Home > Corruption, Global Finance, History, India, Indian Economy, Indian media, Media, Politics, Social Trends, World Economy > Indian Media Confronts Corruption (Corruption III)

Indian Media Confronts Corruption (Corruption III)


We are attacking individuals without changing the system? It is the Desert Bloc systems that we must throw out. (Image courtesy - uknewspapersonline.com). Click for a larger image.

Sancho Panza

Indian Don Quixotes tilting at windmills of corruption, frequently confuse between system-problem, inadequate data and corruption. Everyone cannot be discerning enough to categorize forty types of embezzlement of government property – as Chanakya did. Classifying corruption can be a daunting task.

To understand this, we will have to go to Singapore.

Conspiracy and corruption

Singapore is interesting to examine.

Lee Kuan Yew ‘ruled Singapore for 31 years before stepping down as prime minister in 1990.’ Lee Hsien Loong, Lee KuanYew’s son, is the Prime Minister now. China Post called this as a ‘pre-ordained transfer of power a formality’, after an interim Prime Minister for 14 years, Goh Chok Tong. Ho Ching, Lee Kuan Yew’s daughter-in-law is executive director of Temasek, a Singapore government investment-and-holding company which controls some of Singapore’s biggest businesses. Lee Hsien Yang, another son of Lee Kuan Yew, is the chief executive of Singapore Telecommunications. Lee Kuan Yew remains in the Singapore Government with the title of “minister mentor”.

How is it that Lee Kuan Yew & sons run Singapore like a family business – yet face no corruption charges?

Oldest, largest Republican democracy

The other benchmark, is the world’s oldest and largest republican democracy – The United States Of America. Father-son duo of John Adams and John Quincy Adams set in motion the US Presidential dynasty which in all, accounts for 40% of all US presidents. This family, distant cousins included, counts Millard Fillmore, Harrison (William and Benjamin), James Madison, Zachary Taylor, Roosevelts, Nixon, Rutherford Hayes, etc. as its members. Rarely discussed, not remembered, is the fact that ‘700 families in which two or more members have served in Congress, and they account for 1,700 of the 10,000 men and women who have been elected to the federal legislature since 1774′.

Singapore run on the Platonic-Confucian model of a benign autocrat may work in the short run. (Image courtesy - temasekreview.com). Click for a larger image.

Not to forget the adoration by America of America’s ‘first’ family – The Kennedy’s (whose wealth came from bootlegging, crime, fraud; remember the RKO films share scam; or the next family, the Roosevelts whose racist record is possibly unparalleled. Rumour and murmur, has it how Joe Kennedy contracted for a kill by Frank Costello (a mafia boss), sold the US presidency to the mob, to save his life. A deal that was brokered by the legendary Sam ‘Momo’ Giancana.

To get a perspective on that, see the amount of criticism that the Nehru’s family gets for nepotism and dynastic politics.

Strict burden of proof

These issues while in the public realm is handled with great care. In the West, in the tradition of the Borgias, Medicis, Rothschilds, media has made these families into objects of mystique, adoration and study.

In Singapore, a pliant media was hectored by Lee Kuan Yew

telling the International Press Institute that it was naive to believe a free press curbs corruption because “the media itself is corrupted”.

Since sweet-heart deals leave little clinching evidence, making corruption charges can be disastrous. Especially in countries which implement libel and slander laws strictly, like Singapore. Even if these laws are loosely implemented, like in most Western countries, large awards keep opposition leaders, activists, the press and media in line.

Remember Julian Assange? Libel, slander, defamation awards in the USA,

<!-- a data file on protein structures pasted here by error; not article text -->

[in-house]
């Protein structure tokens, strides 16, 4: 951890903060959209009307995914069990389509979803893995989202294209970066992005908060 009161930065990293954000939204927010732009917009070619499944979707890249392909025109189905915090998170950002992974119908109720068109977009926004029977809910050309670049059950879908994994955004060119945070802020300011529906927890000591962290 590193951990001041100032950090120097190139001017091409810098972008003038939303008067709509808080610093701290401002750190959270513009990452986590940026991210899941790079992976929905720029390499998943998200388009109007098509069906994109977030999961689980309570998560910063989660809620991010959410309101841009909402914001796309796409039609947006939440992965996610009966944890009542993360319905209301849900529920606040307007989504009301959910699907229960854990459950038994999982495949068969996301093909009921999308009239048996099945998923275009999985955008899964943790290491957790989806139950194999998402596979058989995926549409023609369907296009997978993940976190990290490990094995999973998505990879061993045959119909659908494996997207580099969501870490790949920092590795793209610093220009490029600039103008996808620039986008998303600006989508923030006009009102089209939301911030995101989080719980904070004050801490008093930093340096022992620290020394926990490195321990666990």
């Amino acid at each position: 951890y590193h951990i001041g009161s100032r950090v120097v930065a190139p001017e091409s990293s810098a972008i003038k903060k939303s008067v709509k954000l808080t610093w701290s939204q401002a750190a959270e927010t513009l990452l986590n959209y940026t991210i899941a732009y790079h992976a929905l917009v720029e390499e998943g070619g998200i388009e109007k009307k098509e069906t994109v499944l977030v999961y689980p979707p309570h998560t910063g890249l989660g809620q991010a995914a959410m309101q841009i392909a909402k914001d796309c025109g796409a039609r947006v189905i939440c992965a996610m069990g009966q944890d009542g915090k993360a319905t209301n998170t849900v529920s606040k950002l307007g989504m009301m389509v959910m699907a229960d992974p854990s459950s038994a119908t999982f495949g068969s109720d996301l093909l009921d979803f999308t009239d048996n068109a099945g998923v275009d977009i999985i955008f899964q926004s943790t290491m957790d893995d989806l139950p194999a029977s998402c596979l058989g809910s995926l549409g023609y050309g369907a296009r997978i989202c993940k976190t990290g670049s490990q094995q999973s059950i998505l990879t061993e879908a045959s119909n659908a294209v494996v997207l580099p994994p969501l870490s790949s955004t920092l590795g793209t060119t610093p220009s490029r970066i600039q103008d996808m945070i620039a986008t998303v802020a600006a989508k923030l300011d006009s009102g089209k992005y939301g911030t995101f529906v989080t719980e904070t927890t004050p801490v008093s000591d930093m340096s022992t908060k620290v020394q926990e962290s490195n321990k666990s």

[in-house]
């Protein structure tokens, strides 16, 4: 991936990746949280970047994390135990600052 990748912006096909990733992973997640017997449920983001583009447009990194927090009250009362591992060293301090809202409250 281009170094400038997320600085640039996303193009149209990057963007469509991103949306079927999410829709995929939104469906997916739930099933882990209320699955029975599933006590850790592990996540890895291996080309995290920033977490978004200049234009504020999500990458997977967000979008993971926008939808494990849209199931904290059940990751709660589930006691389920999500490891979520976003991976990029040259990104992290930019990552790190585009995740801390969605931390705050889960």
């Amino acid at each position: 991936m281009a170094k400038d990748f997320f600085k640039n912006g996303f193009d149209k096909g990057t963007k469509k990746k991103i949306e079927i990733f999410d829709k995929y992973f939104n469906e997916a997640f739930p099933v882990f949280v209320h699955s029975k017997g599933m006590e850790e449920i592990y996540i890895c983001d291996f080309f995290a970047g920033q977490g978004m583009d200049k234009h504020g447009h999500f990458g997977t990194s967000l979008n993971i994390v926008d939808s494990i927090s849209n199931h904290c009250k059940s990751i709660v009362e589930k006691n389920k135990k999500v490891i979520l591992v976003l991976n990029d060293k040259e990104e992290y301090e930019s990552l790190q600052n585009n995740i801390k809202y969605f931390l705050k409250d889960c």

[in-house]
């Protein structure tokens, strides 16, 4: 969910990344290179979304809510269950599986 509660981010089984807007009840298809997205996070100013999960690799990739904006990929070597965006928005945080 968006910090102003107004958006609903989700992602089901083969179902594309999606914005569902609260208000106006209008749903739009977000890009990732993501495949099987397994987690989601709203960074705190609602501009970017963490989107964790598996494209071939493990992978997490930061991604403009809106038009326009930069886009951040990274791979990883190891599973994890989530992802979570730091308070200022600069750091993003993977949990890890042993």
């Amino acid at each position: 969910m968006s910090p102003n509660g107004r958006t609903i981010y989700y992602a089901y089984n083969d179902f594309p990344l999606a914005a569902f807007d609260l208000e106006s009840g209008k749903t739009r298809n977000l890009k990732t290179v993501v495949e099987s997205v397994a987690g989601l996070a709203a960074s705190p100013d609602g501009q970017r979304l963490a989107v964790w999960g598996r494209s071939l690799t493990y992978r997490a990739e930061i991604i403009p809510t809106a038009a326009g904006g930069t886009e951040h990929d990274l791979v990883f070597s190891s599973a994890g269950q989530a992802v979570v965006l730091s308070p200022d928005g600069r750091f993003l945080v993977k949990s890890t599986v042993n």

include a $223 million award against the Wall Street Journal,$58 million against The Dallas Morning News, $34 million against The Philadelphia Inquirer, $29 million against Harte-Hanks, $18 million against Capital Cities, $16 million against a California weekly and $13.5 million against The Cleveland Plain Dealer and $10 million against ABC News.

Each amount was later reduced either by a judge or through negotiation. The exception was the California paper, which went bankrupt. In any case, even “winning” a libel verdict can have vast consequences, including monumental legal fees, damage to reputation and loss of jobs for journalists.

Going by the law …

How the Singapore systems, uses extreme measures to curb dissent, political opposition, a loud-and-raucous press are extracted below.

Fledgling Singapore Herald newspaper, which was strangled to death by Harry Lee, then prime minister, when it ignored his strictures on what news it should and should not publish.

Lee angrily summoned the American manager of the Chase Manhattan Bank branch in Singapore – the Singapore Herald’s bankers – to his presence, and publicly humiliated him by ordering the unfortunate man not only to stop honouring the cheques drawn by its customer, the Singapore Herald, but also to foreclose its accounts with the bank.

the Government Investment Company (GIC), Temasek Holdings and other linked companies, whose ultimate shareholders, lest it be forgotten, are the Singaporeans themselves whose enforced savings are invested in the GIC’s multifarious companies and subsidiaries. The vast corporate management, however, is in the cozy hands of the eminent Lee family: the father, the dauphin and his dauphine, Ho. But not – be it noted — the prime minister. They do not report their stewardship to parliament or the people. There are no real checks and balances. There is however an alarming opacity. Neither the Accountant General nor the Auditor General has any jurisdiction over them. What supervisory or enforcement authority they have is somewhat tenuous. It is a situation that cries out loud for oversight powers. Remember what Juvenal once said: quis custodiet ipsos custodes? Who will guard the guards themselves?

Singapore’s chief justice – believe it or not — receives more than the combined salaries of the Lord Chancellor of England, the Chief Justices of Australia, Canada, and United States Supreme Court. (via Singapore: Past, Present & Future? Paper by Francis T. Seow – Former Solicitor General Singapore, February 14 2003| Some perceptions of the governing People’s Action Party’s grasp on political power in Singapore).